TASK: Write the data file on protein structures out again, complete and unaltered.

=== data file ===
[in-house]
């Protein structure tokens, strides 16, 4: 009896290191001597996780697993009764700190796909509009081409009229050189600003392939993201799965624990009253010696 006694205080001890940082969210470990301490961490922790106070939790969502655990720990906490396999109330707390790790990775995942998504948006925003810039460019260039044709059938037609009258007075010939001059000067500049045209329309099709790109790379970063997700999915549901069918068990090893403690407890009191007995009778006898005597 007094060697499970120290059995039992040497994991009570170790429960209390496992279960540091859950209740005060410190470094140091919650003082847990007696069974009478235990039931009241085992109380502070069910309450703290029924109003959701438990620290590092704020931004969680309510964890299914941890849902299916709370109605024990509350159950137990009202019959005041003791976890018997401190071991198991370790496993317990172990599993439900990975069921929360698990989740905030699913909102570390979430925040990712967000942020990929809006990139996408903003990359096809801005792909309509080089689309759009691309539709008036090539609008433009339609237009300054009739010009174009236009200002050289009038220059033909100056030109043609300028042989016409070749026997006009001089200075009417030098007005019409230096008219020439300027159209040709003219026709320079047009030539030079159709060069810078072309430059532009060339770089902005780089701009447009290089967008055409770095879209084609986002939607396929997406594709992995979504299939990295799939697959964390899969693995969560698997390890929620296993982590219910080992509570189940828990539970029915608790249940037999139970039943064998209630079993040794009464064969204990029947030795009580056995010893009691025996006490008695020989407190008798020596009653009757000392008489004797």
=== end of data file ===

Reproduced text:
[in-house]
């Protein structure tokens, strides 16, 4: 009896290191001597996780697993009764700190796909509009081409009229050189600003392939993201799965624990009253010696 006694205080001890940082969210470990301490961490922790106070939790969502655990720990906490396999109330707390790790990775995942998504948006925003810039460019260039044709059938037609009258007075010939001059000067500049045209329309099709790109790379970063997700999915549901069918068990090893403690407890009191007995009778006898005597 007094060697499970120290059995039992040497994991009570170790429960209390496992279960540091859950209740005060410190470094140091919650003082847990007696069974009478235990039931009241085992109380502070069910309450703290029924109003959701438990620290590092704020931004969680309510964890299914941890849902299916709370109605024990509350159950137990009202019959005041003791976890018997401190071991198991370790496993317990172990599993439900990975069921929360698990989740905030699913909102570390979430925040990712967000942020990929809006990139996408903003990359096809801005792909309509080089689309759009691309539709008036090539609008433009339609237009300054009739010009174009236009200002050289009038220059033909100056030109043609300028042989016409070749026997006009001089200075009417030098007005019409230096008219020439300027159209040709003219026709320079047009030539030079159709060069810078072309430059532009060339770089902005780089701009447009290089967008055409770095879209084609986002939607396929997406594709992995979504299939990295799939697959964390899969693995969560698997390890929620296993982590219910080992509570189940828990539970029915608790249940037999139970039943064998209630079993040794009464064969204990029947030795009580056995010893009691025996006490008695020989407190008798020596009653009757000392008489004797």